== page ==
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Maryland Addresses Sentencing Reform with a Safety Valve

Although Governor Larry Hogan recently missed an incredible opportunity to reform Maryland’s awful civil asset forfeiture laws, he is looking to redeem himself with sentencing reform.

The Maryland legislature recently passed HB 121, a bill that allows the court to go below certain mandatory minimums sentences when the court finds that specific circumstances are met. While Gov. Hogan has decided not to give his signature to the bill, Families Against Mandatory Minimums (FAMM) has reported that he also decided to let the bill become law without his signature.

In Maryland, a bill which has passed the legislature becomes law 30 days after it is presented to the governor, unless it is signed or vetoed. After the bill becomes law, the effective date of the law is October 1 of this year.

The bill passed the House of Delegates 83-55 and the Senate 40-7. These votes show how much broad support sentencing reform, and justice reform in general, have among the populous right now. States like Texas continue to lead the charge on justice reform, but Alabama and Oklahoma have also enacted meaningful reform and Gov. Snyder of Michigan has also called for smart reform in his state.

The bill does not fundamentally change the state’s mandatory minimum sentences, but it creates a “safety valve” that allows the court to sentence below the minimum if it “finds and states on the record that, giving due regard to the nature of the crime, the history and character of the defendant, and the defendant’s chances of successful rehabilitation: (1) the imposition of the mandatory minimum sentence would result in substantial injustice to the defendant; and (2) the mandatory minimum sentence is not necessary for the protection of the public.”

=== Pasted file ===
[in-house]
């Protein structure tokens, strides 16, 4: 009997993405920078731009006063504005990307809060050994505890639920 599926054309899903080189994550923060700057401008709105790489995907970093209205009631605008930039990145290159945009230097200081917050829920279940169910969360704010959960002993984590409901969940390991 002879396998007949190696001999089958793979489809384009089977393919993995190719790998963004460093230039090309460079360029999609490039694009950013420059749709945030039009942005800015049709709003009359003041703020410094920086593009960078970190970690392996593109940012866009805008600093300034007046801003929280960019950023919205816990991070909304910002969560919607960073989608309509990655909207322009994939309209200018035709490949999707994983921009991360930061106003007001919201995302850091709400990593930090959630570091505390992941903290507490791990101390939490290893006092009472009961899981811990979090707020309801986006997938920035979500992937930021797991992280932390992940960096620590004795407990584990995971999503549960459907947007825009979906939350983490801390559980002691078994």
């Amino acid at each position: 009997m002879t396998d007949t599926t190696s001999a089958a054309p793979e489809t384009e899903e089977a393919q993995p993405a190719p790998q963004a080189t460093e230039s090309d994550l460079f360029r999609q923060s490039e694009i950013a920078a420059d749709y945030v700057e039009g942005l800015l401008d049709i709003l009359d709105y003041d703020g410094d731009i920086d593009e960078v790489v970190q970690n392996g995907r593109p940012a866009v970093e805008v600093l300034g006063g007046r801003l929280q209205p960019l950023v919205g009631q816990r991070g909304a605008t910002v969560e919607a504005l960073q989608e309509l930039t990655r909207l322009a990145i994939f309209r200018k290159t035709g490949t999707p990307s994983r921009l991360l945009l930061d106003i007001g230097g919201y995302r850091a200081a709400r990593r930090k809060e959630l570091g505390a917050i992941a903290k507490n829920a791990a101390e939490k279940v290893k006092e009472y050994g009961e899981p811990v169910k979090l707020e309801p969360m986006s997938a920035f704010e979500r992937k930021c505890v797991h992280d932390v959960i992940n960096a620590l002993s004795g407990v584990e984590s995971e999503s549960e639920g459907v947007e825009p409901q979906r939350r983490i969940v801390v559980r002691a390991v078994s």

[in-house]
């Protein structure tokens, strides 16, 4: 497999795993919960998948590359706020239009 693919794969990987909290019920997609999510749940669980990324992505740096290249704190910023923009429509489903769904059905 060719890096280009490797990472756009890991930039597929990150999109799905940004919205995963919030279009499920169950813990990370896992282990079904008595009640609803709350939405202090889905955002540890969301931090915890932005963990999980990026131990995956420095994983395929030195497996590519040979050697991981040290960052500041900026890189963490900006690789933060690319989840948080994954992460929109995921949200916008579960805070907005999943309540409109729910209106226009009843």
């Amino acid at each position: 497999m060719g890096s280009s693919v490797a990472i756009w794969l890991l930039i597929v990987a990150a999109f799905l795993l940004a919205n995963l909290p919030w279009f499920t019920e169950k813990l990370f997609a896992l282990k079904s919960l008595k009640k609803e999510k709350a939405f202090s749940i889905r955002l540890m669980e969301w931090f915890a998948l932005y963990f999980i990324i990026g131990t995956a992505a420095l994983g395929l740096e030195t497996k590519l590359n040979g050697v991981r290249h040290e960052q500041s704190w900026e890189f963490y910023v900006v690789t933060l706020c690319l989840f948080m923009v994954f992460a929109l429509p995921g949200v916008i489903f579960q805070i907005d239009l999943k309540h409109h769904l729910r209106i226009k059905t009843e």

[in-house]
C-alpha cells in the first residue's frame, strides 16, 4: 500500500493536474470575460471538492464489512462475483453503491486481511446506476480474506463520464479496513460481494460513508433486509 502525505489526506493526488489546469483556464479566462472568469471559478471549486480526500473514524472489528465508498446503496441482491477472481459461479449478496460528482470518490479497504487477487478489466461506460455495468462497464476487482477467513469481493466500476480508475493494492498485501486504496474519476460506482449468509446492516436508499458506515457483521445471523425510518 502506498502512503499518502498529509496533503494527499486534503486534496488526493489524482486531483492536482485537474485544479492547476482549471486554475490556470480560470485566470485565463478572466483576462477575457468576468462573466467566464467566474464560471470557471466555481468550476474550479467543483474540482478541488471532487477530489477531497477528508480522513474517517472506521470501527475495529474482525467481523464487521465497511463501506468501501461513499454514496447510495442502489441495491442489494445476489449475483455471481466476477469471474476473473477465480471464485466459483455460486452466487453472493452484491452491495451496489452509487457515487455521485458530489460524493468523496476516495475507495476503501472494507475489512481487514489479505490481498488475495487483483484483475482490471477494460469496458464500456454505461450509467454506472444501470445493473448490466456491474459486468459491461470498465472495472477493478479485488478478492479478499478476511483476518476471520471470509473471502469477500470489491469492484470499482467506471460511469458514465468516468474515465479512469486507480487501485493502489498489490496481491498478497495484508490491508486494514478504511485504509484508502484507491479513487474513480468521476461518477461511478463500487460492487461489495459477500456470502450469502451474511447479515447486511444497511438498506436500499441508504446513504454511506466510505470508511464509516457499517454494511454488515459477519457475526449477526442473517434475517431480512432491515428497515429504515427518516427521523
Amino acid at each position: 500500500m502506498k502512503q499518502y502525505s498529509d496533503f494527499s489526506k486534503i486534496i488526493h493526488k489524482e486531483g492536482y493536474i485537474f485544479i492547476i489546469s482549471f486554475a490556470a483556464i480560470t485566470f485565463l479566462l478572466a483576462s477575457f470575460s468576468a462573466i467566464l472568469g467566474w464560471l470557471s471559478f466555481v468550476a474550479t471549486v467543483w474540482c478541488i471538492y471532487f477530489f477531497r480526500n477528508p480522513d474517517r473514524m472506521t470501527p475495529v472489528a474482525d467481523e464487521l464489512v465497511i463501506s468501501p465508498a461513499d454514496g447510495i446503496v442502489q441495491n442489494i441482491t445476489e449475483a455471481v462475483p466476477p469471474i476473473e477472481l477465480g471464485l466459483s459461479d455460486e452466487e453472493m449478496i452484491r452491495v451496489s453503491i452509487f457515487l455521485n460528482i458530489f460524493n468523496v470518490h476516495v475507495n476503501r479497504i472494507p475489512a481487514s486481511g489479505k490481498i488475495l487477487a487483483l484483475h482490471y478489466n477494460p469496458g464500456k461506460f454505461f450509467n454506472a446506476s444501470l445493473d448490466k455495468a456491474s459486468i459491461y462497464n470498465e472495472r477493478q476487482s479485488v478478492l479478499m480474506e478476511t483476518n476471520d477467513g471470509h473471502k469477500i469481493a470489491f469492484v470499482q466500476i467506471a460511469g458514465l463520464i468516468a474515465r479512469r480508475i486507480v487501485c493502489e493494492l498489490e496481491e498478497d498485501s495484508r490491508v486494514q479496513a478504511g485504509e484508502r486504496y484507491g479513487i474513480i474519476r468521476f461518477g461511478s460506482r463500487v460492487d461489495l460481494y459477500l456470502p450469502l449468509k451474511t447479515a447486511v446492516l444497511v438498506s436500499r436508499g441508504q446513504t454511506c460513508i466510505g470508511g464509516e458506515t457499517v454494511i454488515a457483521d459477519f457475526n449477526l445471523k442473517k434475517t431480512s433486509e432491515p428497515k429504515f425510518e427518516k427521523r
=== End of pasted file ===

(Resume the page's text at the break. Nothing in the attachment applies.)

In addition, the bill also takes an important step to help individuals overcome their drug addiction. It allows individuals convicted of drug related crimes to participate in a drug treatment program. Previously, many of the individuals that desperately needed help were denied this help while in prison.

The Justice reform movement is building momentum at the state-level across the country. As FAMM President Julie Stewart stated, “Today it’s Maryland. A couple of weeks ago, it was Oklahoma. States across the country are adopting smart sentencing reforms that enhance public safety and reduce wasteful spending.” State legislatures and governors are realizing that the current prison system is bankrupting their state both economically and socially, all without enhancing public safety. Maryland has joined the reform movement, the question is, which state is next?